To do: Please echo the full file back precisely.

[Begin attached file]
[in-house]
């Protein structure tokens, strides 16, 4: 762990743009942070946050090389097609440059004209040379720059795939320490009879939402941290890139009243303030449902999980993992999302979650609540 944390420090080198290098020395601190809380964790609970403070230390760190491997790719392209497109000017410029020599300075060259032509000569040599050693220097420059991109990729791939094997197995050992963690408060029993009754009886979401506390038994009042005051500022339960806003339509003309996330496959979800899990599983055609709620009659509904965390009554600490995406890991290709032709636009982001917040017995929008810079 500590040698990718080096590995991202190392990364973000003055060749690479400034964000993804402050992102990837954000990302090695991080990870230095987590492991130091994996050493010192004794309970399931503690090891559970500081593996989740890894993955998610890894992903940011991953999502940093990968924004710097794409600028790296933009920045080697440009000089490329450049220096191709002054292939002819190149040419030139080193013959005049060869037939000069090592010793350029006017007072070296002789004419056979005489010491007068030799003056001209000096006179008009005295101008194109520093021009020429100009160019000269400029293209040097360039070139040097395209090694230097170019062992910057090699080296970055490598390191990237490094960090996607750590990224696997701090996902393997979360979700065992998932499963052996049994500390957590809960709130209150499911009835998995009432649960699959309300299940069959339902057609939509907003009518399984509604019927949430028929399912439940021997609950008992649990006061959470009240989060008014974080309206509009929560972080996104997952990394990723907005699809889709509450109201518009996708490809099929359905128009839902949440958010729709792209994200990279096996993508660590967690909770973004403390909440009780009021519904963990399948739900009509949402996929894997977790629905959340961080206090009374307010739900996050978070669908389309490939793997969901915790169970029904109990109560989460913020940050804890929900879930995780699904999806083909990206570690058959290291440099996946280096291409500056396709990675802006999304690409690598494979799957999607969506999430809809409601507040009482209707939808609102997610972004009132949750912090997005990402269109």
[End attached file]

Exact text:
[in-house]
């Protein structure tokens, strides 16, 4: 762990743009942070946050090389097609440059004209040379720059795939320490009879939402941290890139009243303030449902999980993992999302979650609540 944390420090080198290098020395601190809380964790609970403070230390760190491997790719392209497109000017410029020599300075060259032509000569040599050693220097420059991109990729791939094997197995050992963690408060029993009754009886979401506390038994009042005051500022339960806003339509003309996330496959979800899990599983055609709620009659509904965390009554600490995406890991290709032709636009982001917040017995929008810079 500590040698990718080096590995991202190392990364973000003055060749690479400034964000993804402050992102990837954000990302090695991080990870230095987590492991130091994996050493010192004794309970399931503690090891559970500081593996989740890894993955998610890894992903940011991953999502940093990968924004710097794409600028790296933009920045080697440009000089490329450049220096191709002054292939002819190149040419030139080193013959005049060869037939000069090592010793350029006017007072070296002789004419056979005489010491007068030799003056001209000096006179008009005295101008194109520093021009020429100009160019000269400029293209040097360039070139040097395209090694230097170019062992910057090699080296970055490598390191990237490094960090996607750590990224696997701090996902393997979360979700065992998932499963052996049994500390957590809960709130209150499911009835998995009432649960699959309300299940069959339902057609939509907003009518399984509604019927949430028929399912439940021997609950008992649990006061959470009240989060008014974080309206509009929560972080996104997952990394990723907005699809889709509450109201518009996708490809099929359905128009839902949440958010729709792209994200990279096996993508660590967690909770973004403390909440009780009021519904963990399948739900009509949402996929894997977790629905959340961080206090009374307010739900996050978070669908389309490939793997969901915790169970029904109990109560989460913020940050804890929900879930995780699904999806083909990206570690058959290291440099996946280096291409500056396709990675802006999304690409690598494979799957999607969506999430809809409601507040009482209707939808609102997610972004009132949750912090997005990402269109």